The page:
India has been wrestling with higher oil inflation and a strengthening US dollar leading to the rupee selling off and bond yields rising. Mixed narratives on the economy are adding to a sense of confusion. In the long-term, the positives still outweigh the negatives while in the short term, a cyclical recovery is visible and getting broad-based, with a turnaround in infrastructure evident in recent commercial vehicles and construction data. 

Nervy investors
Emerging markets (EM) have endured a turbulent few months, with a sell-off in a string of economies stretching from Latin America to Asia sparking fears of global contagion. The Indian rupee, too, has come under pressure - with the currency falling to new lows against the dollar. Recent efforts by the government to stem this slide have not been met with success so far.

Chart 1: The Indian rupee has fared poorly against the dollar

Source: Thomson Reuters Datastream, Fidelity International, September 2018.

There is also some nervousness in the run up to India’s general elections which are scheduled for May 2019. From an investor’s perspective, the countdown to a country’s election is generally seen as an uncertain period for either tactical or structural reforms.

Strong performer
However, India’s growth outlook remains positive and once global headwinds subside, we believe that India’s long-term story will sparkle once more - provided it continues to focus on the right policy actions.

The Indian stock market has strongly outperformed the MSCI Emerging Markets Index given its deep investment universe and its corporates which are some of the strongest in the region. However, with a one-year-year forward P/E of 18x, valuations seem expensive relative to their historical average and other emerging markets.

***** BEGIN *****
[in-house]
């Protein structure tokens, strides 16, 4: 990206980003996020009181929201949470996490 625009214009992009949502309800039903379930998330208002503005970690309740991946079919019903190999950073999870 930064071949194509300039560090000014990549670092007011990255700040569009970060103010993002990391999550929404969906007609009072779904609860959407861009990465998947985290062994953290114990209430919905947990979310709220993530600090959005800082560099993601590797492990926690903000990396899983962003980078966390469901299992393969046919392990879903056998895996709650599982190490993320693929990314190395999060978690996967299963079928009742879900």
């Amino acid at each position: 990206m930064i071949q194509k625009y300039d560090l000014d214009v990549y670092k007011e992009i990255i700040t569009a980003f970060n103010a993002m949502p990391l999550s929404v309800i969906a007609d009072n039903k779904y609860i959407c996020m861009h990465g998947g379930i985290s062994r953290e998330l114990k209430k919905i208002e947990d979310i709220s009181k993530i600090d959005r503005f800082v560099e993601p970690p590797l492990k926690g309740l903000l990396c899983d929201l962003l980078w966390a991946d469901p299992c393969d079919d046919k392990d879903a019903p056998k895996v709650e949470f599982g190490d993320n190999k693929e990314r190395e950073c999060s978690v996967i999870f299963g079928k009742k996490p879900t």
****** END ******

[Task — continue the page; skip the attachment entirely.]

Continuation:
Chart 2: MSCI India outperforms the MSCI Emerging Markets index

Note: Rebased to 100 as at September 16, 2008
Source: Thomson Reuters Datastream, Fidelity International, September 2018.

But we still see good opportunities in areas such as financials, exporters such as IT services and healthcare, which are the beneficiaries of a strong dollar, and consumer staples which provide an effective hedge in uncertain markets.

We view consumer staples and financials, which have recently seen a rise in valuations, as more of a long-term bet. The re-rating of some of these stocks underscores the importance of selecting companies with robust corporate governance and strong balance sheets.

Compelling growth story
India’s economy has performed well according to some metrics, including the World Bank’s ‘Ease of Doing Business report’, driven by tax reforms and a new bankruptcy law. It is broadly in control of inflation but looks vulnerable on its fiscal deficit.

GDP grew strongly at 8.2 per cent year-on-year in the second quarter of 2018, albeit from a very low base, although a change in GDP calculation methodology may have flattered results.

Compared to some other growing economies in the region such as Indonesia and Philippines, the Indian financial markets are larger and deeper. There is also less reliance on foreign investors. In Indonesia, for example, foreigners hold about 40 per cent of the government bond market, whereas foreigners in the Indian government bond market only hold around 5 per cent making it less vulnerable to the risk of outflows.

With its domestically oriented economy, we believe India is in a better position to withstand a global trade slowdown. And while it may come under some short-term selling pressure, we believe India is still a compelling long-term growth story.

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